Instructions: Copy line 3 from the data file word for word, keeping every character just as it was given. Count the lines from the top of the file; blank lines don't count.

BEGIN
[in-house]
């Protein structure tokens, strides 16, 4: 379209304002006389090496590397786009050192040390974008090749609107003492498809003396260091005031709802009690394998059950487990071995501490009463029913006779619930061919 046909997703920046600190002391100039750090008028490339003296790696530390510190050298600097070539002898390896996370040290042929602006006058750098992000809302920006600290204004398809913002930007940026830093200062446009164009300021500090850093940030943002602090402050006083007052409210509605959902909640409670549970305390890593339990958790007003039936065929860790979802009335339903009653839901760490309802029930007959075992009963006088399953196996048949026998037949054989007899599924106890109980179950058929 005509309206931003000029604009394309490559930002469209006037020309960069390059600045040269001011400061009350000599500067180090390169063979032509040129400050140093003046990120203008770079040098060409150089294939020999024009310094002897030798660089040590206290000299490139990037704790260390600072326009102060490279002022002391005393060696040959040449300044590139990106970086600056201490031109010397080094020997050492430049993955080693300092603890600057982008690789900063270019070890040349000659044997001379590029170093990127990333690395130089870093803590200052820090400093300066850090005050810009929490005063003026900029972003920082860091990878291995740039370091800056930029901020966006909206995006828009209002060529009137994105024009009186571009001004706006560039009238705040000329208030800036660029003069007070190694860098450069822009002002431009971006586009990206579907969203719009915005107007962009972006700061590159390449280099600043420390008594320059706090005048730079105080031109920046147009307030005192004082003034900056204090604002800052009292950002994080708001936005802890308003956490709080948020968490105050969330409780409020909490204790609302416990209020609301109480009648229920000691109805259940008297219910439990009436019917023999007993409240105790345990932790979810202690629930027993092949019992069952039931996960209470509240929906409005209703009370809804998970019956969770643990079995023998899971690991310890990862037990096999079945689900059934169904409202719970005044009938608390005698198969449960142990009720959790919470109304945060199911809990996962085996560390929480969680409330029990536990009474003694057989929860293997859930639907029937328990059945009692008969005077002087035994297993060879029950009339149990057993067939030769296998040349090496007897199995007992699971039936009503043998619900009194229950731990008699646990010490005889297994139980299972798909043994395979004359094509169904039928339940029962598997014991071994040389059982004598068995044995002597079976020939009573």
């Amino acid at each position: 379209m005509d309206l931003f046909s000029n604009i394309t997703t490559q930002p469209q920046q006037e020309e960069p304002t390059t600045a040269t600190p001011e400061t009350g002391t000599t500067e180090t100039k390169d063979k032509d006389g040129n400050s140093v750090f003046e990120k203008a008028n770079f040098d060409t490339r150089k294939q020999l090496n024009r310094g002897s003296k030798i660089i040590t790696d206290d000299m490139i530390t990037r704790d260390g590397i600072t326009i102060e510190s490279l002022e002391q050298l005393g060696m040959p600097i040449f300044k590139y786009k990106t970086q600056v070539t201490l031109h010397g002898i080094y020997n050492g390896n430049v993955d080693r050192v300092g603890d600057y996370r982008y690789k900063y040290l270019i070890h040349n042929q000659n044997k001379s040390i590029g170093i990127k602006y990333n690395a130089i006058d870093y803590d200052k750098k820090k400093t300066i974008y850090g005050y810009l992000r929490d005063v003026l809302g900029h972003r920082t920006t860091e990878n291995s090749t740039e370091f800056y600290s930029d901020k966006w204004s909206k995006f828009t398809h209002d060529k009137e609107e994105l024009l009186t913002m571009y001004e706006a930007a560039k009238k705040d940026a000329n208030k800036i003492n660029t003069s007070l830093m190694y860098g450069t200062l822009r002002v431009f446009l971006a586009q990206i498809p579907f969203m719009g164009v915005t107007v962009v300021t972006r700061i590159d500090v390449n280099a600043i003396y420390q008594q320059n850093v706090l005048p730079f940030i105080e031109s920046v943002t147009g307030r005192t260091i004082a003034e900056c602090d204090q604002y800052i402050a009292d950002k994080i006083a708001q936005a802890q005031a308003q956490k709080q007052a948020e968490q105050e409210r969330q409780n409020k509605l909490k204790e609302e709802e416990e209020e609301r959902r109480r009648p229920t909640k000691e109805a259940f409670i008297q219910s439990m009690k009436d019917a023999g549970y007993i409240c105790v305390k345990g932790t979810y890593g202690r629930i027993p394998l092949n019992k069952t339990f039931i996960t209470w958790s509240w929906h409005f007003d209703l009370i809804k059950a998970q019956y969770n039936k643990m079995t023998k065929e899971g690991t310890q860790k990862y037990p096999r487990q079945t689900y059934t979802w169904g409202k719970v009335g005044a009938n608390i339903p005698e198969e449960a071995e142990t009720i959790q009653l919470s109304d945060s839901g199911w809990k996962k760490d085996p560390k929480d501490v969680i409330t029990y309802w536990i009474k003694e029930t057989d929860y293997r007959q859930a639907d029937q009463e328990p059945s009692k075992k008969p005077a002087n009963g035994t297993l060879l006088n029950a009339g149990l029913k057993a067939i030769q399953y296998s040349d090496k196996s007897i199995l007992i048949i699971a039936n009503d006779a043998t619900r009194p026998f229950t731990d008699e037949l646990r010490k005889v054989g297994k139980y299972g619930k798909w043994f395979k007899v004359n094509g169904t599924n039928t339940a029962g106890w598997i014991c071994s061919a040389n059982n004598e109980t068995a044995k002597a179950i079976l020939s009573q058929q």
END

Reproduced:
């Amino acid at each position: 379209m005509d309206l931003f046909s000029n604009i394309t997703t490559q930002p469209q920046q006037e020309e960069p304002t390059t600045a040269t600190p001011e400061t009350g002391t000599t500067e180090t100039k390169d063979k032509d006389g040129n400050s140093v750090f003046e990120k203008a008028n770079f040098d060409t490339r150089k294939q020999l090496n024009r310094g002897s003296k030798i660089i040590t790696d206290d000299m490139i530390t990037r704790d260390g590397i600072t326009i102060e510190s490279l002022e002391q050298l005393g060696m040959p600097i040449f300044k590139y786009k990106t970086q600056v070539t201490l031109h010397g002898i080094y020997n050492g390896n430049v993955d080693r050192v300092g603890d600057y996370r982008y690789k900063y040290l270019i070890h040349n042929q000659n044997k001379s040390i590029g170093i990127k602006y990333n690395a130089i006058d870093y803590d200052k750098k820090k400093t300066i974008y850090g005050y810009l992000r929490d005063v003026l809302g900029h972003r920082t920006t860091e990878n291995s090749t740039e370091f800056y600290s930029d901020k966006w204004s909206k995006f828009t398809h209002d060529k009137e609107e994105l024009l009186t913002m571009y001004e706006a930007a560039k009238k705040d940026a000329n208030k800036i003492n660029t003069s007070l830093m190694y860098g450069t200062l822009r002002v431009f446009l971006a586009q990206i498809p579907f969203m719009g164009v915005t107007v962009v300021t972006r700061i590159d500090v390449n280099a600043i003396y420390q008594q320059n850093v706090l005048p730079f940030i105080e031109s920046v943002t147009g307030r005192t260091i004082a003034e900056c602090d204090q604002y800052i402050a009292d950002k994080i006083a708001q936005a802890q005031a308003q956490k709080q007052a948020e968490q105050e409210r969330q409780n409020k509605l909490k204790e609302e709802e416990e209020e609301r959902r109480r009648p229920t909640k000691e109805a259940f409670i008297q219910s439990m009690k009436d019917a023999g549970y007993i409240c105790v305390k345990g932790t979810y890593g202690r629930i027993p394998l092949n019992k069952t339990f039931i996960t209470w958790s509240w929906h409005f007003d209703l009370i809804k059950a998970q019956y969770n039936k643990m079995t023998k065929e899971g690991t310890q860790k990862y037990p096999r487990q079945t689900y059934t979802w169904g409202k719970v009335g005044a009938n608390i339903p005698e198969e449960a071995e142990t009720i959790q009653l919470s109304d945060s839901g199911w809990k996962k760490d085996p560390k929480d501490v969680i409330t029990y309802w536990i009474k003694e029930t057989d929860y293997r007959q859930a639907d029937q009463e328990p059945s009692k075992k008969p005077a002087n009963g035994t297993l060879l006088n029950a009339g149990l029913k057993a067939i030769q399953y296998s040349d090496k196996s007897i199995l007992i048949i699971a039936n009503d006779a043998t619900r009194p026998f229950t731990d008699e037949l646990r010490k005889v054989g297994k139980y299972g619930k798909w043994f395979k007899v004359n094509g169904t599924n039928t339940a029962g106890w598997i014991c071994s061919a040389n059982n004598e109980t068995a044995k002597a179950i079976l020939s009573q058929q």